In a nutshell

It is the job of the UK and EU regulatory authorities to ensure that markets function effectively on the basis of fair and open competition. The rules in the UK and EU are substantially similar, but UK bodies concentrate on those rules that have their greatest effect domestically, while EU authorities deal with matters affecting multiple member states. Of all areas of law in the UK, competition law is – at present – most closely intertwined with the EU. While most competition rules are enshrined into domestic law, the changing relationship between domestic and European competition authorities as Brexit takes effect is likely to cause much head-scratching among businesspeople, Eurocrats and lawyers alike.

On 1 April 2014, the Competition and Markets Authority (CMA) was established as the UK government’s main regulatory body, adopting many of the functions of the Office of Fair Trading (OFT) and the Competition Commission (CC). The CMA works closely with industry-specific regulatory bodies, such as Ofcom for the media and telecoms industry. With a higher budget and greater resources available than ever before, the CMA was created in order to strengthen business competition in the UK and crack down on anti-competitive activities.

Competition authorities have extensive investigative powers – including the ability to carry out dawn raids – and can impose hefty fines. The CMA continues to become more proactive and litigation-minded, and the European Commission – the regulator dealing with matters also affecting other EU countries – readily doles out big fines where necessary.


What lawyers do

  • Negotiate clearance for acquisitions, mergers and joint ventures.
  • Advise on the structure of commercial or co-operation agreements to ensure they can withstand a competition challenge.
  • Deal with investigations into the way a client conducts business.
  • Bring or defend claims in the Competition Appeal Tribunal (CAT).
  • Advise on cross-border trade or anti-dumping measures (preventing companies exporting products at a lower price than normally charged in the home market).
  • Regulators investigate companies, bring prosecutions and advise on the application of new laws and regulations.

Realities of the job

  • You won’t get much independence; junior lawyers work under the close supervision of experienced partners. In the early days, the job involves a great deal of research into particular markets and how the authorities have approached different types of agreements in the past.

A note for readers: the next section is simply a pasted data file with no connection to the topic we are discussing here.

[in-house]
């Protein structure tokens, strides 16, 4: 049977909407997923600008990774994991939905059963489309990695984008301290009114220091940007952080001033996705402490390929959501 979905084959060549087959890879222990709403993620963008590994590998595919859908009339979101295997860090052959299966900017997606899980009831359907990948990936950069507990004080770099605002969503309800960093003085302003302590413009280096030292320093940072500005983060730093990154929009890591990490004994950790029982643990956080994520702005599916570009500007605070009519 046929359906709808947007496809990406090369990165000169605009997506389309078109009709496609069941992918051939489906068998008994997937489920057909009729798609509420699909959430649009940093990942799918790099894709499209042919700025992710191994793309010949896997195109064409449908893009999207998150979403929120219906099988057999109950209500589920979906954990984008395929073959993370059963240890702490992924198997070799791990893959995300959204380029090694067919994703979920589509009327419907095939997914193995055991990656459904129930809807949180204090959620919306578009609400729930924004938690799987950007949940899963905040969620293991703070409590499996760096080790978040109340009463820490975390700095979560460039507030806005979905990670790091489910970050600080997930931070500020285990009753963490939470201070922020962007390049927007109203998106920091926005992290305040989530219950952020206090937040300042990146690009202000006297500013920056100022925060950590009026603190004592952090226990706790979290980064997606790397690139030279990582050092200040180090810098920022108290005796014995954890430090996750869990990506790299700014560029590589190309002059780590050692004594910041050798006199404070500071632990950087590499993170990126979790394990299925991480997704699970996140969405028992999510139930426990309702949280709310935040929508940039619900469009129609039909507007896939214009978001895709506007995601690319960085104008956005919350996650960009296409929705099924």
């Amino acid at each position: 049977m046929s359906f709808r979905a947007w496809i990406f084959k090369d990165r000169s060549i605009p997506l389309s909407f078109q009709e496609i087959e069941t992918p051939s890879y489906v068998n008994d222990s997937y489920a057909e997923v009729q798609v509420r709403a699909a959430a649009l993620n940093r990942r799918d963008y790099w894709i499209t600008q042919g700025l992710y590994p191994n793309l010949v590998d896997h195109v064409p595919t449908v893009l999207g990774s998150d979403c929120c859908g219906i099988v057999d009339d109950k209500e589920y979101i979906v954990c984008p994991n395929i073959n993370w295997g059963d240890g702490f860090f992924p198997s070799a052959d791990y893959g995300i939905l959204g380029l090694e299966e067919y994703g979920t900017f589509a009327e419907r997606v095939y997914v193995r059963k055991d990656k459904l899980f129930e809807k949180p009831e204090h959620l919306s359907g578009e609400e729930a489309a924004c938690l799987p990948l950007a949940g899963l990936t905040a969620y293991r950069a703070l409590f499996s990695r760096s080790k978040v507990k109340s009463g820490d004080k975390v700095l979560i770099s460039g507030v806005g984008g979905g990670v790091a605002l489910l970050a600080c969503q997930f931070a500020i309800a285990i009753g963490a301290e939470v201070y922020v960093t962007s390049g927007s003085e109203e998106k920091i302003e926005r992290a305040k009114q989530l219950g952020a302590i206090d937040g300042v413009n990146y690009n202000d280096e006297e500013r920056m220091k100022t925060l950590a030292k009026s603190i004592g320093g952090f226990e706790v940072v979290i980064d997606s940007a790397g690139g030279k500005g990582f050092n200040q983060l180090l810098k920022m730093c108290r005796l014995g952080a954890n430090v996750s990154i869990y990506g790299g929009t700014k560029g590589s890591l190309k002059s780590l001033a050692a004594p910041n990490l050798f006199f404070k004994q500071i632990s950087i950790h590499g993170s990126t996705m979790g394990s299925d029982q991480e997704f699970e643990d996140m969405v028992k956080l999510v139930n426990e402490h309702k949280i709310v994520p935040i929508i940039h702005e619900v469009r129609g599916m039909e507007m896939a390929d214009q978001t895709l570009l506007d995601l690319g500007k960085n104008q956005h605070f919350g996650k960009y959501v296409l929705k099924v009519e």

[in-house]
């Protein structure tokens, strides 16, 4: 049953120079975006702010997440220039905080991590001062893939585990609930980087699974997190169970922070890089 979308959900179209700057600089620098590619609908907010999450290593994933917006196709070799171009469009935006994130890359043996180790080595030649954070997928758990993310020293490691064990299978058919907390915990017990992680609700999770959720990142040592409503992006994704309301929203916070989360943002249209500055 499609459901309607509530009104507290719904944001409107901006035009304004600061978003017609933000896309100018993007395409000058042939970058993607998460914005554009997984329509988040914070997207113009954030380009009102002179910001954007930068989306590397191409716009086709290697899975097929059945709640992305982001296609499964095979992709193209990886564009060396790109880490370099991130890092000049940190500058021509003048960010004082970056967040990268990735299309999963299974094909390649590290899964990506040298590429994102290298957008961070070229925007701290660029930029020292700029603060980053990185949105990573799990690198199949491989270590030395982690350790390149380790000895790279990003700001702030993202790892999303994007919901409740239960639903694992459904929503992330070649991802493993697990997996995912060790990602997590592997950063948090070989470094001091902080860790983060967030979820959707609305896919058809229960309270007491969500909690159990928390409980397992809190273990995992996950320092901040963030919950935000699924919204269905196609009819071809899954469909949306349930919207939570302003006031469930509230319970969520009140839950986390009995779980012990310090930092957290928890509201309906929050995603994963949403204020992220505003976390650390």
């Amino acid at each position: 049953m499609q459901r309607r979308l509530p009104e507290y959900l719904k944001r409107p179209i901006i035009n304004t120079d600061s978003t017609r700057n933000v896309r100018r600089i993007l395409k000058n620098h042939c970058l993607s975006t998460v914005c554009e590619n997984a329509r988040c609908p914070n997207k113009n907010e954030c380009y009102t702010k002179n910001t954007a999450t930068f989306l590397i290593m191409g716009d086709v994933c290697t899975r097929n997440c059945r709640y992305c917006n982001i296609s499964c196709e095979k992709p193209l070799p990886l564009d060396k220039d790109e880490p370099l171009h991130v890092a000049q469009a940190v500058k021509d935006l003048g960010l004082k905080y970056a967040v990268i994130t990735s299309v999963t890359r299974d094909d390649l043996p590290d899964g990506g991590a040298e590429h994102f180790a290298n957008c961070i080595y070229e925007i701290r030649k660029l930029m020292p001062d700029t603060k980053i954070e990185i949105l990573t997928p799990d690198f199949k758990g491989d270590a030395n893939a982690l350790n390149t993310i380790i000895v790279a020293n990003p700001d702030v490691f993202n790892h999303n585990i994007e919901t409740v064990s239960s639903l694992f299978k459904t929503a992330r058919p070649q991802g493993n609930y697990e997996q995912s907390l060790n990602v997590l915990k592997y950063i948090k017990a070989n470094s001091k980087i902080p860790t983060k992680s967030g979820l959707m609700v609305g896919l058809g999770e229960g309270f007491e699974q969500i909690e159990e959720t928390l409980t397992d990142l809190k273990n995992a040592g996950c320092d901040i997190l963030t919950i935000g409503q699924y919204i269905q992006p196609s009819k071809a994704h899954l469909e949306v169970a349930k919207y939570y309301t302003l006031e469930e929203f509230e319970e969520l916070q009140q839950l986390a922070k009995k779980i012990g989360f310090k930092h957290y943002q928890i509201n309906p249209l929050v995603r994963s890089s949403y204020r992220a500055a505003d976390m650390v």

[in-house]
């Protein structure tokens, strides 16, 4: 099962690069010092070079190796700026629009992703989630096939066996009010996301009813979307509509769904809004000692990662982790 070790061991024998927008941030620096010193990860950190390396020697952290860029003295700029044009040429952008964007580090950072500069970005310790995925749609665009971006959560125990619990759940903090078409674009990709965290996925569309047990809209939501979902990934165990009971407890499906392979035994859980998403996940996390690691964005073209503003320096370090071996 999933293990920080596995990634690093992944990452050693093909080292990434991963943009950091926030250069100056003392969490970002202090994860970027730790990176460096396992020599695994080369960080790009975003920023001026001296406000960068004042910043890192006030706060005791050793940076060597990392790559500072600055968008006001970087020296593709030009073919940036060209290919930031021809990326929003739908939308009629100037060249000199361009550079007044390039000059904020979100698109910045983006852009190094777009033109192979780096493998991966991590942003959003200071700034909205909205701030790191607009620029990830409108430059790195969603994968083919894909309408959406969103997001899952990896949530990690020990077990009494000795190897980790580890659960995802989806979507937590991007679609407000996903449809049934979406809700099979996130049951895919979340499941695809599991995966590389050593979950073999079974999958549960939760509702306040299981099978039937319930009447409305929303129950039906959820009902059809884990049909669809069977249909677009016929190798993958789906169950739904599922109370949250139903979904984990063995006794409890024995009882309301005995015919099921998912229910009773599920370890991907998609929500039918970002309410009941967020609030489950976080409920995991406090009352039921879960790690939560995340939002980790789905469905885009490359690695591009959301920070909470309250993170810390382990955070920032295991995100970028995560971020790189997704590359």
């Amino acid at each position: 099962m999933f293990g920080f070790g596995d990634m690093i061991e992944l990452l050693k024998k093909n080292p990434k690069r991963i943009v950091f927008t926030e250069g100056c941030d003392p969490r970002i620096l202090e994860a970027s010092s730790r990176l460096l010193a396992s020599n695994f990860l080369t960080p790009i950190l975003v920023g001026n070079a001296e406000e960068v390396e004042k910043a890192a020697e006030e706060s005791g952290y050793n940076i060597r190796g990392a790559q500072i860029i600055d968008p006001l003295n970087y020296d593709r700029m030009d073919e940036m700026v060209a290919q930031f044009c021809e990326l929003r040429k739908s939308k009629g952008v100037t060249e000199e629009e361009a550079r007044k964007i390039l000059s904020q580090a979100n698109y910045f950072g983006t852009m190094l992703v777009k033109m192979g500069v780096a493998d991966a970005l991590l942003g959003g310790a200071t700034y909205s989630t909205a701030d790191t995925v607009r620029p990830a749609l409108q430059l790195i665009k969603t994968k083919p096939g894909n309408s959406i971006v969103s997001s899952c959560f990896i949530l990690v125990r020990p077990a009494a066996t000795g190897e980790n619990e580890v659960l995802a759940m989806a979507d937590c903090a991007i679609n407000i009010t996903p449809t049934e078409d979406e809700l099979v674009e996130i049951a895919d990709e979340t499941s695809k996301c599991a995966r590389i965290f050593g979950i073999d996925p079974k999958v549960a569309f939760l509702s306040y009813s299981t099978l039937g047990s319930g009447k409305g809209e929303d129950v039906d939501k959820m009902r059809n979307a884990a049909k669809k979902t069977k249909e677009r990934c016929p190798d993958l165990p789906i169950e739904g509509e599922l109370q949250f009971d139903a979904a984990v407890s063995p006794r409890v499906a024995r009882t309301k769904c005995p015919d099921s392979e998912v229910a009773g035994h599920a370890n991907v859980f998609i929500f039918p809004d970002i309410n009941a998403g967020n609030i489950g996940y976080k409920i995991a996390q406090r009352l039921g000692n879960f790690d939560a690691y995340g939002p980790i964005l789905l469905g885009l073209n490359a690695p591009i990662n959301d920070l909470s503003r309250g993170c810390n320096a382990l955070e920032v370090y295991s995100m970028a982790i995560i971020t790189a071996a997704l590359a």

• You need to be interested in economics and politics.
  • The work demands serious academic brainpower twinned with commercial acumen.
  • As a popular area of practice it’s hard to break into. Work experience with a regulator or at the European Commission in Brussels will enhance your prospects.
  • Advocacy is a relatively small part of the job, though you could end up appearing in the High Court or the CAT.
  • Working an at international law firm you will travel abroad and may even work in an overseas office for a while, perhaps in Brussels. Fluency in another language can be useful. There is also a trend for lawyers to switch between private practice and working for the regulators.

Current issues

October 2020

  • Brexit continues to be a big topic here, with the UK remaining subject to the EU state aid regime until the transition period ends. Merger control in the UK pre-dates that on an EU level, so complete separation from the EU may not have a large direct impact on the UK merger regime. However, companies could lose their ability to request merger clearance under both jurisdictions simultaneously – separate submissions may have to be made to both UK and EU regulators, driving up costs for businesses.
  • There will probably be a need for the UK to establish its own domestic state aid authority post-Brexit, according to a report from the House of Lords’ EU Committee. The CMA is being considered for this role. In the transition period, it’s likely EU state aid rules will remain in place; however, it isn’t clear whether new measures would have to be sent to the European Commission for approval during this time. Generally, the EU restricts a government's ability to offer support to specific companies if it would give a company an advantage over its competitors. Exceptions can also be made if the aid in question is shown to be important to general economic development.